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Canku Ota

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(Many Paths)

An Online Newsletter Celebrating Native America


February 8, 2003 - Issue 80


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Chief Sky, Now Blind and Helpless, Tells Story of "Old Abe," War Eagle

From: Eau Claire Leader - March 17, 1914

credits: submitted by Timm Severud (Ondamitag)
Photo 1: Chief Sky; Photo 2: Old Abe


Cheif SkyLac du Flambeau, Wis. - Blind, helpless and tortured by rheumatism, a wrinkled and picturesque old Indian who helped to make civil history is rounding out his four score years, awaiting the call of the Great Spirit, in this little Chippewa village in northern Wisconsin.

He is 'Old Jackson."

Chief Sky was the title by which he was known by his red-skinned brethren in the old days long gone by; but now it is "Old Jackson" that is the name applied by those who speak of him.

And it was Chief Sky - this same "Old Jackson" who captured perhaps one of the most famous birds in the history of the United States - Old Abe of Company C of the Eighth Wisconsin Infantry.

It is not much to say that no more famous bird ever lived than Old Abe, the Great War Eagle of Wisconsin. His name is familiar to armies; his adventures have found their way into song and story; and his tragic ending has touched the heart of every war veteran who has heard of him, or who perhaps, fought beneath this battle cry.

It was way back in 1861, during the sugar making days, that Old Abe was captured on the Flambeau River, near the line between the Ashland and Price counties; and Chief Sky, little realizing then that he was to bring in hand a fluffy emblem of liberty that, later, would hover and swoop over the battlefields of the Civil War still tells the story of that epoch-making day when the eagle was taken by him.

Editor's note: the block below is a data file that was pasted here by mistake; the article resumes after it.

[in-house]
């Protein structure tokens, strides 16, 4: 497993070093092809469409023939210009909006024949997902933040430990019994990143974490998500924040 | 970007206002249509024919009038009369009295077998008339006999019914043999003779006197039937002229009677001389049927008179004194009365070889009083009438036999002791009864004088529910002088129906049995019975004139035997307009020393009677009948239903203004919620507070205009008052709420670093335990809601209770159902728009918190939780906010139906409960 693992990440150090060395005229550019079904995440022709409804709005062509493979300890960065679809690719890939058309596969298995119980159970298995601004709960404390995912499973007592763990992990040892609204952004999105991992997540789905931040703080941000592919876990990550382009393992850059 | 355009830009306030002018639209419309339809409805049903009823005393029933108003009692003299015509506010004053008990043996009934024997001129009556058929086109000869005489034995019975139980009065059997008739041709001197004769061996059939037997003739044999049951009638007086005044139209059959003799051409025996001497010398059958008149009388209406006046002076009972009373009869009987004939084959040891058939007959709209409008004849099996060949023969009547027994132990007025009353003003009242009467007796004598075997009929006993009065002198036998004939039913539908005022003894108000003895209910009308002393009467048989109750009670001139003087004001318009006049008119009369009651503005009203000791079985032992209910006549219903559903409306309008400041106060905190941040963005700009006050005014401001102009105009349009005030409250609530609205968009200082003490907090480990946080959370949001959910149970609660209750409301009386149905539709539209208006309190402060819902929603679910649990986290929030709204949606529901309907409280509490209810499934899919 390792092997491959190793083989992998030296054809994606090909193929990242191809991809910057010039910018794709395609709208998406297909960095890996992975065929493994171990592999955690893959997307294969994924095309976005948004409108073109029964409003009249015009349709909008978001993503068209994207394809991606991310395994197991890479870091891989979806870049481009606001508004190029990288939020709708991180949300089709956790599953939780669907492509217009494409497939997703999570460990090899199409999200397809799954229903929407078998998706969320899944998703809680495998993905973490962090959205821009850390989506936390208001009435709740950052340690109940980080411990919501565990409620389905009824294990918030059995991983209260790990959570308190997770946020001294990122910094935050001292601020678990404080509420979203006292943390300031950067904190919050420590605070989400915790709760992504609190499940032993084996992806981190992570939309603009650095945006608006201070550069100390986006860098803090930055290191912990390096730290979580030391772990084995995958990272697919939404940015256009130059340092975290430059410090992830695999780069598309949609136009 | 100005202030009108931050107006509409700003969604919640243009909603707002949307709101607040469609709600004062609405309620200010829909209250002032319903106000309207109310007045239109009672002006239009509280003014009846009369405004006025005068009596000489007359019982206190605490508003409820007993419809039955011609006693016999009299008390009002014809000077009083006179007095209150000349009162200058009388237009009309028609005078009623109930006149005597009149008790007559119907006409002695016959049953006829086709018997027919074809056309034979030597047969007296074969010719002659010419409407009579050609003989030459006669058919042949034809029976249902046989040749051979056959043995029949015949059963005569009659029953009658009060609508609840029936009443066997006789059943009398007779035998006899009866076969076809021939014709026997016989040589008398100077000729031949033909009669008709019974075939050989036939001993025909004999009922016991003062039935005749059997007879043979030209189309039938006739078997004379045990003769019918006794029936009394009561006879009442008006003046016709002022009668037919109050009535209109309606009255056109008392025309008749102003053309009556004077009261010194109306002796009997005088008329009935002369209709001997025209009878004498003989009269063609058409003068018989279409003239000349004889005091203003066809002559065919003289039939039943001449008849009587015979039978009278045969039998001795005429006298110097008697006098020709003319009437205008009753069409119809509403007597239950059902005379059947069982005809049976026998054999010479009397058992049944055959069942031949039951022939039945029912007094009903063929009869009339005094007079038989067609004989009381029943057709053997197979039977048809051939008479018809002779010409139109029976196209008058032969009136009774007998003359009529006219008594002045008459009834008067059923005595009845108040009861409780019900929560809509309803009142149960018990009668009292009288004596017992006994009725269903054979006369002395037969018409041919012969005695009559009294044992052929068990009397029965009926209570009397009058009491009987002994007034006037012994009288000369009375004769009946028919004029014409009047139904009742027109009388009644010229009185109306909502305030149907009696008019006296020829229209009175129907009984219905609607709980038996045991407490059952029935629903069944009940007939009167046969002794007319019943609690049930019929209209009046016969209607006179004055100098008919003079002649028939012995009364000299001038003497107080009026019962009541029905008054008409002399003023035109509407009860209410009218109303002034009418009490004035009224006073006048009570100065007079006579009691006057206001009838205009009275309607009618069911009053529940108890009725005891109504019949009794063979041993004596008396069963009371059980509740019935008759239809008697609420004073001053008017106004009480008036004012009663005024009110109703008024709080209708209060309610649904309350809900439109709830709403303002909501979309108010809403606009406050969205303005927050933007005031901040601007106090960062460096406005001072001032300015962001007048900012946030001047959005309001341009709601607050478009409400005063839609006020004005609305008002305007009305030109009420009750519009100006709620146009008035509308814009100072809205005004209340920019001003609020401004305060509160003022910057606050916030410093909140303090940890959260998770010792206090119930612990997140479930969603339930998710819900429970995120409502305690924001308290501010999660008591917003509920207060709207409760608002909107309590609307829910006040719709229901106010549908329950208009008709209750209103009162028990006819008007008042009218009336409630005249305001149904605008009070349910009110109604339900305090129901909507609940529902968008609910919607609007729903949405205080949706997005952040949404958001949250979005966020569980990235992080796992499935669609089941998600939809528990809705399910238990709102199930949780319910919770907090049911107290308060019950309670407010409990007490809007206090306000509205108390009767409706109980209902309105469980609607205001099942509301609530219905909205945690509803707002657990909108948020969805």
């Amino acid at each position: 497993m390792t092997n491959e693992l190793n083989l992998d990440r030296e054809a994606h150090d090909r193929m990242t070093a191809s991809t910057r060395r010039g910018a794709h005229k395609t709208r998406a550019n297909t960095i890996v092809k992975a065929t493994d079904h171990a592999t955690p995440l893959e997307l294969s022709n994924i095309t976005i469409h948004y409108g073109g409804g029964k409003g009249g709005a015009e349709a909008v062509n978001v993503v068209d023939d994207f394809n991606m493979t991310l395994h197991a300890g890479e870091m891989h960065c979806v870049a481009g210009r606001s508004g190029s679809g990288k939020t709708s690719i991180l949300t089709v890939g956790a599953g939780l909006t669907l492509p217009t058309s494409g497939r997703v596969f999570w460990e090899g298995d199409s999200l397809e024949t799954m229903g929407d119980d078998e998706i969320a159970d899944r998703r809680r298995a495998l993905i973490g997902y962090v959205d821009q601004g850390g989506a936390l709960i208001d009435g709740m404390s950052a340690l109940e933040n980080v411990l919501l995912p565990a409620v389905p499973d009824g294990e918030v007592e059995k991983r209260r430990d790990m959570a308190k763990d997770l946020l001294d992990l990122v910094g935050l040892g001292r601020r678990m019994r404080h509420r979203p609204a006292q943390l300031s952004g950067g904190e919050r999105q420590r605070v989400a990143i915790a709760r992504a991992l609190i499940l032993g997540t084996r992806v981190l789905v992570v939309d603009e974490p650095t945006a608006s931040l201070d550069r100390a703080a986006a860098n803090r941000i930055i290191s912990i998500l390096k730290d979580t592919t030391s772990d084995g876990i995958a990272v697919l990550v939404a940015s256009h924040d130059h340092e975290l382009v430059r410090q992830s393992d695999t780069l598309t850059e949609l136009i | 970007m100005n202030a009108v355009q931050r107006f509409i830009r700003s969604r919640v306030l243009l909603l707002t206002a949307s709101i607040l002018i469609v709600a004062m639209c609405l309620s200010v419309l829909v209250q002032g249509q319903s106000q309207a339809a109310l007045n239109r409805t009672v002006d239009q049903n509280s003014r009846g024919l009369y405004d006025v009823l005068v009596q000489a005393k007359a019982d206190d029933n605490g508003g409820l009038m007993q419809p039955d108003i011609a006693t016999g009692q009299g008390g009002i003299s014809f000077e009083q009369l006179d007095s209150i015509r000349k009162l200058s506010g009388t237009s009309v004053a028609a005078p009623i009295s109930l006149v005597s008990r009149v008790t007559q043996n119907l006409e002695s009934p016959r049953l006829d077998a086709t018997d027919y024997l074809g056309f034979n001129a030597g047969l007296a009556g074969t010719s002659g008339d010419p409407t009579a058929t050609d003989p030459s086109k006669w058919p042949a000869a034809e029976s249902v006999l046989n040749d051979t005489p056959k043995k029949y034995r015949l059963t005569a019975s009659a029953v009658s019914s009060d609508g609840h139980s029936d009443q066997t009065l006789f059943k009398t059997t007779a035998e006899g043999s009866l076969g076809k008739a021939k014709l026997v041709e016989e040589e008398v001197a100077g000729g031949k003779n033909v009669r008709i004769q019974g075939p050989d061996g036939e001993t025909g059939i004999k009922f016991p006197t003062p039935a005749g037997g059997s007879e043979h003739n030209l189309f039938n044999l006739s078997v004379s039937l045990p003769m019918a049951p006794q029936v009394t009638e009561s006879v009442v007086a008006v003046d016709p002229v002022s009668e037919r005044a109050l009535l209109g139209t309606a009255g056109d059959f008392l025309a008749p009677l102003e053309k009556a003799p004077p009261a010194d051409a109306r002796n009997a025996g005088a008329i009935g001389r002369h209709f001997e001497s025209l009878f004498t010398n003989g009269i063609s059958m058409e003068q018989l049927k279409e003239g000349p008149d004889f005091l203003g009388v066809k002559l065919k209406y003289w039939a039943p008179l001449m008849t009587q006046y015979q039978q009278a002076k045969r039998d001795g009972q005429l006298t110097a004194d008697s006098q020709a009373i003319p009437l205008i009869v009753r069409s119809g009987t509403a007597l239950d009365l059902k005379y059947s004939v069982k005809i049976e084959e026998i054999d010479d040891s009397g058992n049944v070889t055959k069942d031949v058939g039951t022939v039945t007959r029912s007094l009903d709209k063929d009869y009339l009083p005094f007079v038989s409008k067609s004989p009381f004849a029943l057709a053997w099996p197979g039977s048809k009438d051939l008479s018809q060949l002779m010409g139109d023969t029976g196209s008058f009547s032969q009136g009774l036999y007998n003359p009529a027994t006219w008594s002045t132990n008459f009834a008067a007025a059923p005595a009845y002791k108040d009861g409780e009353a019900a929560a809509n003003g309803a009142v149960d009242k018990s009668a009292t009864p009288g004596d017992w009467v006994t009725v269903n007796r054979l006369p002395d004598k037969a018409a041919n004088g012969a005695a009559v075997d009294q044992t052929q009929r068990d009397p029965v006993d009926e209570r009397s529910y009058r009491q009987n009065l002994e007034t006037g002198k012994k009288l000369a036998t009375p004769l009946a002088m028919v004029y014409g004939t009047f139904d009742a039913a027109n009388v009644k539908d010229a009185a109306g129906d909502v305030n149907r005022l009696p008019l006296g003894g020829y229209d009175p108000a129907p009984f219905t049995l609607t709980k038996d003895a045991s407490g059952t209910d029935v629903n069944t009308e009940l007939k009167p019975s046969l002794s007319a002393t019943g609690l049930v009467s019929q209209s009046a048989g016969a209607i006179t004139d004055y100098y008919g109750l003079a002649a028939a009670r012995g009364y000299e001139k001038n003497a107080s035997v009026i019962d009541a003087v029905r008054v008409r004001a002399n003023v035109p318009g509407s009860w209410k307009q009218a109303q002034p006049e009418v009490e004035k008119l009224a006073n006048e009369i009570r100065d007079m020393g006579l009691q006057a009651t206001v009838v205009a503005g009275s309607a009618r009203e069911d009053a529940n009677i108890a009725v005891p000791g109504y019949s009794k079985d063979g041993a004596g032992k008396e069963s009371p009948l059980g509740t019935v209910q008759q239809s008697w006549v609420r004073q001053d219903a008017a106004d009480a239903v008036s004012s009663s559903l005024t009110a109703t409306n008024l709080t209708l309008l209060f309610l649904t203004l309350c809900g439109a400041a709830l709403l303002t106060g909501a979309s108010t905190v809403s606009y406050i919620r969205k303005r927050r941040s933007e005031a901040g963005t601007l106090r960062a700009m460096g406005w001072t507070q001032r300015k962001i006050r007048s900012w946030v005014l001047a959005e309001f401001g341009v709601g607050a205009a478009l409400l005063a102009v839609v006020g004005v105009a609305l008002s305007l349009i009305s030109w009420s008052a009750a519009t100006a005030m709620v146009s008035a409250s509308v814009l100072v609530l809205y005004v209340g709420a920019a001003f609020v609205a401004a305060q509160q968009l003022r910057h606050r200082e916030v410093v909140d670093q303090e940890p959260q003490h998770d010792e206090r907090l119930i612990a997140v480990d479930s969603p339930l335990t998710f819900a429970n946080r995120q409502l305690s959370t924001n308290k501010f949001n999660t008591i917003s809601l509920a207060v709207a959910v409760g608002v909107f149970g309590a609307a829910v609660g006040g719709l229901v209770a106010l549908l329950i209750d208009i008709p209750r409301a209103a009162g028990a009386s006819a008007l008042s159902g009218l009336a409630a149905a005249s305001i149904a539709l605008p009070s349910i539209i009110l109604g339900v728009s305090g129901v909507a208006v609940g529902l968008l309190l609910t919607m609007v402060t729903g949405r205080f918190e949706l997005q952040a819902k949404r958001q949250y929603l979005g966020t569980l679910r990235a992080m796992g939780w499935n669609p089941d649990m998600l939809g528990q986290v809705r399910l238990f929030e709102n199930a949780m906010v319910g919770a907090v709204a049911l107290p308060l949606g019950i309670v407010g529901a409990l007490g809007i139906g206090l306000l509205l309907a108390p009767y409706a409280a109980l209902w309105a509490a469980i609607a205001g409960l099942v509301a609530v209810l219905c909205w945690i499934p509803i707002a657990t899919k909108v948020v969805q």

"It was long ago," the old man said recently, in telling his story, "I was the son of a chief, Thunder-of-Bees with my father, and he was the chief the Flambeau tribe of Chippewas. My mother I never knew; she died while I was a papoose."

"It was shortly before the big battle, when the soldiers marched away, sugar making time had come, and the big snow had gone, and our Band was happy at work and play. One day, while hunting, I noticed in the top of a tall pine tree, a great nest of mud and sticks. I knew it to be the home of an eagle. I watched it for hours. The old birds circled and swooped about their nest, time and again, so I knew there were young ones there."

"I tried several times to climb the aerie. The work was hard, and the parent birds fought stubbornly. Even I, most agile of the Flambeau, could not reach the top of the giant tree. Still, I wanted the little ones. I had a steel axe, which I had traded from the white men, and this I took. Then I cut down the tree. It was hard work. For half a day I hewed and chopped; other young braves laughed at me; my father was not pleased; but I persisted and at last it fell with a crash like thunder."